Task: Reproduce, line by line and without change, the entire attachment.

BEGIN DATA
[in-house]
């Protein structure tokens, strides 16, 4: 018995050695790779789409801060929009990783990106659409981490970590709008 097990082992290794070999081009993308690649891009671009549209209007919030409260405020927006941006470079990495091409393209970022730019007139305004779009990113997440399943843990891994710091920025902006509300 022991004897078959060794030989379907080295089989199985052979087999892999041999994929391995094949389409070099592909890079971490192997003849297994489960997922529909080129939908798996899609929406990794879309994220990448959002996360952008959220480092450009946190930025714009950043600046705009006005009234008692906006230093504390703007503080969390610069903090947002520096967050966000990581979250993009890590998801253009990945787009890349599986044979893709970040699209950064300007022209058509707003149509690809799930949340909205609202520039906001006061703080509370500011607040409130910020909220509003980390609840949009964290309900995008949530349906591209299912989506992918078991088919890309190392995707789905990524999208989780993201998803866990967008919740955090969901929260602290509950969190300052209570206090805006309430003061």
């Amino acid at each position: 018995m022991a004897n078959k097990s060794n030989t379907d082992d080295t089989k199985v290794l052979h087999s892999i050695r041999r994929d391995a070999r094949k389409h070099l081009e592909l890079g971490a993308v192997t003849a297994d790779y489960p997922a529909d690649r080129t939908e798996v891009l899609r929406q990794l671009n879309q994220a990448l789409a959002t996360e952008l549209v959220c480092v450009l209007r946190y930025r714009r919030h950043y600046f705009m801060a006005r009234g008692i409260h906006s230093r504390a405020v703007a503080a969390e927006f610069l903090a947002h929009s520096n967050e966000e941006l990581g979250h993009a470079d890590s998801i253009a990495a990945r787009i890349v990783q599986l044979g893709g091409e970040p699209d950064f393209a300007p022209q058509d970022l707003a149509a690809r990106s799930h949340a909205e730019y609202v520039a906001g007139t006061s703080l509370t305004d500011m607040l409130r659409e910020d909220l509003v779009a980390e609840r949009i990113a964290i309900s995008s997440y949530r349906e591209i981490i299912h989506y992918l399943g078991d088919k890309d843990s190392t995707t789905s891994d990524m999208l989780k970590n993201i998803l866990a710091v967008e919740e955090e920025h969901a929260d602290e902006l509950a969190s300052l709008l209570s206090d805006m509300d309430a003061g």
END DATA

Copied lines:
[in-house]
């Protein structure tokens, strides 16, 4: 018995050695790779789409801060929009990783990106659409981490970590709008 097990082992290794070999081009993308690649891009671009549209209007919030409260405020927006941006470079990495091409393209970022730019007139305004779009990113997440399943843990891994710091920025902006509300 022991004897078959060794030989379907080295089989199985052979087999892999041999994929391995094949389409070099592909890079971490192997003849297994489960997922529909080129939908798996899609929406990794879309994220990448959002996360952008959220480092450009946190930025714009950043600046705009006005009234008692906006230093504390703007503080969390610069903090947002520096967050966000990581979250993009890590998801253009990945787009890349599986044979893709970040699209950064300007022209058509707003149509690809799930949340909205609202520039906001006061703080509370500011607040409130910020909220509003980390609840949009964290309900995008949530349906591209299912989506992918078991088919890309190392995707789905990524999208989780993201998803866990967008919740955090969901929260602290509950969190300052209570206090805006309430003061």
């Amino acid at each position: 018995m022991a004897n078959k097990s060794n030989t379907d082992d080295t089989k199985v290794l052979h087999s892999i050695r041999r994929d391995a070999r094949k389409h070099l081009e592909l890079g971490a993308v192997t003849a297994d790779y489960p997922a529909d690649r080129t939908e798996v891009l899609r929406q990794l671009n879309q994220a990448l789409a959002t996360e952008l549209v959220c480092v450009l209007r946190y930025r714009r919030h950043y600046f705009m801060a006005r009234g008692i409260h906006s230093r504390a405020v703007a503080a969390e927006f610069l903090a947002h929009s520096n967050e966000e941006l990581g979250h993009a470079d890590s998801i253009a990495a990945r787009i890349v990783q599986l044979g893709g091409e970040p699209d950064f393209a300007p022209q058509d970022l707003a149509a690809r990106s799930h949340a909205e730019y609202v520039a906001g007139t006061s703080l509370t305004d500011m607040l409130r659409e910020d909220l509003v779009a980390e609840r949009i990113a964290i309900s995008s997440y949530r349906e591209i981490i299912h989506y992918l399943g078991d088919k890309d843990s190392t995707t789905s891994d990524m999208l989780k970590n993201i998803l866990a710091v967008e919740e955090e920025h969901a929260d602290e902006l509950a969190s300052l709008l209570s206090d805006m509300d309430a003061g």